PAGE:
To put it simply, marketing has one single purpose: to get more sales. That’s not exactly a ground-breaking revelation, I know, but we need to say it to set the stage for the discussion and understand the purpose of remarketing.
Remarketing works on a simple concept, and it’s relatively easy to set up on your website.
You simply place what’s called a remarketing tag on your website. You could technically place this tag on every single page of your site, though it is more effective to focus on specific products or services.
For example, you may want to place this remarketing tag on a page that offers a product that most consumers won’t buy the first time they see it. These might be larger, luxury items that consumers naturally want to research before making a purchase. Or it could be a highly competitive product, where others are offering the same type of product.
Once a customer visits that page, a cookie is left on the user’s browser. If they leave your site without converting, they will begin to trigger your targeted ads through the Google Display Network when they visit other relevant websites.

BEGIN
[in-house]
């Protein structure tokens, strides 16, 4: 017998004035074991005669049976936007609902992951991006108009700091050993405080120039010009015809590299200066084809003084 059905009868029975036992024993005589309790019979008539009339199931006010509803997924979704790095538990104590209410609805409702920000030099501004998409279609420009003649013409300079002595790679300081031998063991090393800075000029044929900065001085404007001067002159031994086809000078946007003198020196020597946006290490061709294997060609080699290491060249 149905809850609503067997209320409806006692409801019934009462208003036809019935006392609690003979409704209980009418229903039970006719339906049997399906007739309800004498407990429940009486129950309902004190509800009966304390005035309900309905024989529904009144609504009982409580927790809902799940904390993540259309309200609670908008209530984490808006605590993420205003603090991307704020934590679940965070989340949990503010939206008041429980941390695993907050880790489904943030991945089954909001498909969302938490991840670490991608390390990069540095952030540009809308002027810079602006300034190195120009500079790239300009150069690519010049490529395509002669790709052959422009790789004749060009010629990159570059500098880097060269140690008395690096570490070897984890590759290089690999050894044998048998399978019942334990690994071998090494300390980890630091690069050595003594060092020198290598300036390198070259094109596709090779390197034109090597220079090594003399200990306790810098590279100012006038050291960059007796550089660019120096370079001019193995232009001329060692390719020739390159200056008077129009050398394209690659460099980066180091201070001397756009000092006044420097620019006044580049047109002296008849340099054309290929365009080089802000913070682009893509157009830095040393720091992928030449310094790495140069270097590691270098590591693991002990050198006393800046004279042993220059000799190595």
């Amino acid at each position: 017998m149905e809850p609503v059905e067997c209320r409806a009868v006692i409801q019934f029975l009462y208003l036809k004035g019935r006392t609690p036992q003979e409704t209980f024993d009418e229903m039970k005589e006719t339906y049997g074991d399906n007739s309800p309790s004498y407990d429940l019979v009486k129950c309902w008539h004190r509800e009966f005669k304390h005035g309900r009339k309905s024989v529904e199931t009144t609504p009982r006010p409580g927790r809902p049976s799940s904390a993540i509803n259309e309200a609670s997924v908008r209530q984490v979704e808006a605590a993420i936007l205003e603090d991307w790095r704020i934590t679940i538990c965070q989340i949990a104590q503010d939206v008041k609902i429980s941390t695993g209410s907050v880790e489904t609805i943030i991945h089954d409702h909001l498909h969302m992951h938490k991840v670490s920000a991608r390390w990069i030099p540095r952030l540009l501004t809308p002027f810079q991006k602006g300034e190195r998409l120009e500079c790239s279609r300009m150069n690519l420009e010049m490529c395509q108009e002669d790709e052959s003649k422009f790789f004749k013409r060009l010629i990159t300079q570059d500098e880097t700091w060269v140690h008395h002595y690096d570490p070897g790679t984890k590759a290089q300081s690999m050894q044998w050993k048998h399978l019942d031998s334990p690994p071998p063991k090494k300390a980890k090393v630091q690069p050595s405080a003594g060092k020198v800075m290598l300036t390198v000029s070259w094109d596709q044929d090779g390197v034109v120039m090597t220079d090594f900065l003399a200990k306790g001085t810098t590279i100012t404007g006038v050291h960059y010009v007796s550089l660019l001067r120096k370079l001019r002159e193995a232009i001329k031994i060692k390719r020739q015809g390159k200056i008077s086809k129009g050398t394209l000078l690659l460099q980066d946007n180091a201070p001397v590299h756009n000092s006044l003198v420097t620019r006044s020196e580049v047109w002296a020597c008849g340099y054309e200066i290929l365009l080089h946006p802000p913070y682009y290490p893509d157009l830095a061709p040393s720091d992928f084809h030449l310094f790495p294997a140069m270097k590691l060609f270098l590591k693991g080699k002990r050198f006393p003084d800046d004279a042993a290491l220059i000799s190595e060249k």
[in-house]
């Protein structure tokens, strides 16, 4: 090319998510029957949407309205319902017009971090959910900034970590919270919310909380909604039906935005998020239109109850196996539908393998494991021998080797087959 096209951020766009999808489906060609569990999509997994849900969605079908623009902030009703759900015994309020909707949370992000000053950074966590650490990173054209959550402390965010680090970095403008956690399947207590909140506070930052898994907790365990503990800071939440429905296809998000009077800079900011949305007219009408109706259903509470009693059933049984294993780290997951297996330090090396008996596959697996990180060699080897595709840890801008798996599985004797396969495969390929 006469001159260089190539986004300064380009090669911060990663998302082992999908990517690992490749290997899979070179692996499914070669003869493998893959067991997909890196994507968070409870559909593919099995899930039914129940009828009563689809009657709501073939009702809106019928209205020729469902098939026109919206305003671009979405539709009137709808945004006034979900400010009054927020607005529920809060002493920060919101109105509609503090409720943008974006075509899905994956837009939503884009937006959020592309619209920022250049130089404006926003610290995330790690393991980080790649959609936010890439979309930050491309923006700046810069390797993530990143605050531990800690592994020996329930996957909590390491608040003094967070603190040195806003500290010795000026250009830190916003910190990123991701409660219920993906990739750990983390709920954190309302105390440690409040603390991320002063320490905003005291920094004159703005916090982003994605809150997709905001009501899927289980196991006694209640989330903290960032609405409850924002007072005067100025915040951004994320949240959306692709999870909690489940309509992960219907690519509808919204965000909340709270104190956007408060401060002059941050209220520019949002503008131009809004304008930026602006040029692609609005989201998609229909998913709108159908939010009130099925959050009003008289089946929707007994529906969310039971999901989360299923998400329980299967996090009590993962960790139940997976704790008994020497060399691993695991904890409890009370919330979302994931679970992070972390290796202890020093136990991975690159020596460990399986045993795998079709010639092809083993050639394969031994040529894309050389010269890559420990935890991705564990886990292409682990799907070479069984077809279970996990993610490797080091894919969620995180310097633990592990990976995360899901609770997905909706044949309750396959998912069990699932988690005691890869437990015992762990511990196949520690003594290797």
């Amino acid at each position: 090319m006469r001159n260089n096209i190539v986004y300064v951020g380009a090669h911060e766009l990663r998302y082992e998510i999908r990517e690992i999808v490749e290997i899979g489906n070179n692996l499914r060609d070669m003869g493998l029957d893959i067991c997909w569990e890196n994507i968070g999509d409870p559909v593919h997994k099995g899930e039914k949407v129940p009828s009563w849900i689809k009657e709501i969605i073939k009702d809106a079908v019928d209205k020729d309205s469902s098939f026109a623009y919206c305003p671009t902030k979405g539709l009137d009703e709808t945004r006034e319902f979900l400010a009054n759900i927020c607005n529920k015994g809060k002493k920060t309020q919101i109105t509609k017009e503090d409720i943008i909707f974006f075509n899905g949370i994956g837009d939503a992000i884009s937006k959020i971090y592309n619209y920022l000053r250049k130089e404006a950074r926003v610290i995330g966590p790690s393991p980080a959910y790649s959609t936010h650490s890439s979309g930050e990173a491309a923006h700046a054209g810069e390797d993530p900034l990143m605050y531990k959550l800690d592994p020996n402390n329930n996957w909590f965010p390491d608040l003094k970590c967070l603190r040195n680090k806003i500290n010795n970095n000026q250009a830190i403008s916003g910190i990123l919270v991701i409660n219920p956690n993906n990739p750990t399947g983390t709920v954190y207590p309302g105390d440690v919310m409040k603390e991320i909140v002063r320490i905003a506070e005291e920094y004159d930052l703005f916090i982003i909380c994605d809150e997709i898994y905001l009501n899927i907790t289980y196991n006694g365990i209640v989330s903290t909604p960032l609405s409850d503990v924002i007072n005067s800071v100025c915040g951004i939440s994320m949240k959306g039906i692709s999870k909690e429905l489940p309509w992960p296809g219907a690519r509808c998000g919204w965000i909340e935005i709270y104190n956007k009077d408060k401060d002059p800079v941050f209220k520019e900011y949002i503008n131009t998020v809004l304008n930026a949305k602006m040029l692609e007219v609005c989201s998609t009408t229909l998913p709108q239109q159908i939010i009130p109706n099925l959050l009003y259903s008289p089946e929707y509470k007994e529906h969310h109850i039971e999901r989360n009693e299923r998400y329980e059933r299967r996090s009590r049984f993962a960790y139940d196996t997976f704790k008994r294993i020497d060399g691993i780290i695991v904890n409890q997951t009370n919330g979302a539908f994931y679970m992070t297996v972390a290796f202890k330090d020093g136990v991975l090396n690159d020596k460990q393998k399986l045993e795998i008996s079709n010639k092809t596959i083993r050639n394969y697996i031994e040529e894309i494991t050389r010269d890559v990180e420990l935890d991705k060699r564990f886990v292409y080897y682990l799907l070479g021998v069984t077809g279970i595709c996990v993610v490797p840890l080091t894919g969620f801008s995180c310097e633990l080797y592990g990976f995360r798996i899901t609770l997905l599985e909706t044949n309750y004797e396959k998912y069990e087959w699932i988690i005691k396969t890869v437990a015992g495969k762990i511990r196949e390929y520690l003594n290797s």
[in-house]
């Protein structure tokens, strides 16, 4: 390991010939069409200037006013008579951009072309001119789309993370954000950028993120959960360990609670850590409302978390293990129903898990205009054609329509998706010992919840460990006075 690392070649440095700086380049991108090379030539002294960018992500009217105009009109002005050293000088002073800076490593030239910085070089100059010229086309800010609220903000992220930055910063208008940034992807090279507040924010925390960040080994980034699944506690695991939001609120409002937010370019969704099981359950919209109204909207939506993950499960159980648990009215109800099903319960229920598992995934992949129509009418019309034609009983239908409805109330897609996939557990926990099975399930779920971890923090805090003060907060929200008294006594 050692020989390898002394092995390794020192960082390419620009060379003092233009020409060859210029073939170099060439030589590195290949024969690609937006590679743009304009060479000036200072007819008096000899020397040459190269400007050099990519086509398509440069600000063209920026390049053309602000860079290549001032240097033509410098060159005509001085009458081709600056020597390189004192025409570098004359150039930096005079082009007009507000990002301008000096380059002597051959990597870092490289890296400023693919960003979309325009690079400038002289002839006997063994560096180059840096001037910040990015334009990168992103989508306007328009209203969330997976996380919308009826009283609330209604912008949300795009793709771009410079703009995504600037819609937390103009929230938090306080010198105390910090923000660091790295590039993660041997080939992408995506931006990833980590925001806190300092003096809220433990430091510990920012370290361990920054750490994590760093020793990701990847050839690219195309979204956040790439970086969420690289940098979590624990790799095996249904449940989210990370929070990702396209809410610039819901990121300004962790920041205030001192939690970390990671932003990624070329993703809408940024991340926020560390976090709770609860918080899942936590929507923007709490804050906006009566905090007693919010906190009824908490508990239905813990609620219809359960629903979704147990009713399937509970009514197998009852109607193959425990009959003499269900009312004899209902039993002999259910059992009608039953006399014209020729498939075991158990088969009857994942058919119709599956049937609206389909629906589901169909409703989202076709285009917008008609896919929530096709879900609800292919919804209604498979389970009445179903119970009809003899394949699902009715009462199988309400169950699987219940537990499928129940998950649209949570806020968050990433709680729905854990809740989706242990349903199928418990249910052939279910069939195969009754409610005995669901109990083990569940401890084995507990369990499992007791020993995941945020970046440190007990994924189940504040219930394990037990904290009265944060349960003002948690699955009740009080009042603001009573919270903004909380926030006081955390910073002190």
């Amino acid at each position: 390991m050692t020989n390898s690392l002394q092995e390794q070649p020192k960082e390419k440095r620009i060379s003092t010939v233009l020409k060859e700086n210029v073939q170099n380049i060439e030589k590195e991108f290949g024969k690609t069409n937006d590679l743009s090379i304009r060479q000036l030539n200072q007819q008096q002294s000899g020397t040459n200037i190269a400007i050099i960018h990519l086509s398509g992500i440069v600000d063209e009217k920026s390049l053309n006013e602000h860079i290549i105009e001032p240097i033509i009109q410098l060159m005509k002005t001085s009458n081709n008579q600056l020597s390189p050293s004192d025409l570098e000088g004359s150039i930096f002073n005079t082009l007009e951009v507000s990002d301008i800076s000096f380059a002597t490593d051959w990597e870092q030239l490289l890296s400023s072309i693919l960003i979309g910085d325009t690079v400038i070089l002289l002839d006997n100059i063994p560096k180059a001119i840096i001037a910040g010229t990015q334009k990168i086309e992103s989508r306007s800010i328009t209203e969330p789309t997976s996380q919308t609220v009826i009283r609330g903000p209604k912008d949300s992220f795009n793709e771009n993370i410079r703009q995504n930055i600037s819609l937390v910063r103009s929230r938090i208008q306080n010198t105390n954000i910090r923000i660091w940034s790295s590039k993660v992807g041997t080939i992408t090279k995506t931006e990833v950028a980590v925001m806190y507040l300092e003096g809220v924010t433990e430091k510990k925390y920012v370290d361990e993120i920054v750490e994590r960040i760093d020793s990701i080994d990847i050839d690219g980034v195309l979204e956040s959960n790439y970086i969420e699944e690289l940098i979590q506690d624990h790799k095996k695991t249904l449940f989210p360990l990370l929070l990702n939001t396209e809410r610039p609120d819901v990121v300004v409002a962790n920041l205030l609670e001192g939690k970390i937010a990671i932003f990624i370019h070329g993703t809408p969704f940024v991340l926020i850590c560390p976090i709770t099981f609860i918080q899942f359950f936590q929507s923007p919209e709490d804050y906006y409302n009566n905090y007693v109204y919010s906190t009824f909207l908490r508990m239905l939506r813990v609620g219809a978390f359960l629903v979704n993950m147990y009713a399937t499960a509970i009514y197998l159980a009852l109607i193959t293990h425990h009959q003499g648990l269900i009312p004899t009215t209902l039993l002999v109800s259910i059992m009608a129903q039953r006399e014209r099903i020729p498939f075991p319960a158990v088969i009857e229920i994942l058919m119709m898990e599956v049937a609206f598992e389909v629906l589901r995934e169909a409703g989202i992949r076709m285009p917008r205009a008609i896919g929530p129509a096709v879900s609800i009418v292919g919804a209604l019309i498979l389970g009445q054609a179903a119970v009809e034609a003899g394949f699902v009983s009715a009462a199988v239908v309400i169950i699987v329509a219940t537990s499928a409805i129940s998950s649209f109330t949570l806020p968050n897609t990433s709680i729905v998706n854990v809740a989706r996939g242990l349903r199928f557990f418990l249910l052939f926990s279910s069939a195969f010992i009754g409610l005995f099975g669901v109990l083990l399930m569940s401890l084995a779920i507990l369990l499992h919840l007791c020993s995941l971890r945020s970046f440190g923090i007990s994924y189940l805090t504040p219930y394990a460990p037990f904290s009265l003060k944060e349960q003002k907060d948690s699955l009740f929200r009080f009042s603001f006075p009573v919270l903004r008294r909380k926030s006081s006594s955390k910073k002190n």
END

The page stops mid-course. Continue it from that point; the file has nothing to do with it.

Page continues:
At its core, remarketing allows you to deliver ads that directly target the people who have visited your website. When those people leave your website, whether they bought something or not, they will start to see your ads show up in relevant places across the internet.
These ads are just like traditional PPC marketing. These ads may be delivered to your potential customers on other websites, but you don’t pay for anything until someone clicks on it.
Ultimately, remarketing is a strategy that lets you reconnect with potential and existing customers as they browse different areas of the internet. They may have only been curious about your products before, but as they continue to consider their options – and continue to see your brand show in relevant places – there is a much better chance that they’ll come back to your site when they’re ready to make a purchase.
You can customize how these ads are triggered and where the remarketing tags are embedded in your website, which gives you greater control over who you want to target and how you want to target them.
Remarketing and PPC go hand in hand, and the same techniques used to zero in on the best keywords and segment your audience to ensure your audience is seeing the best possible messaging.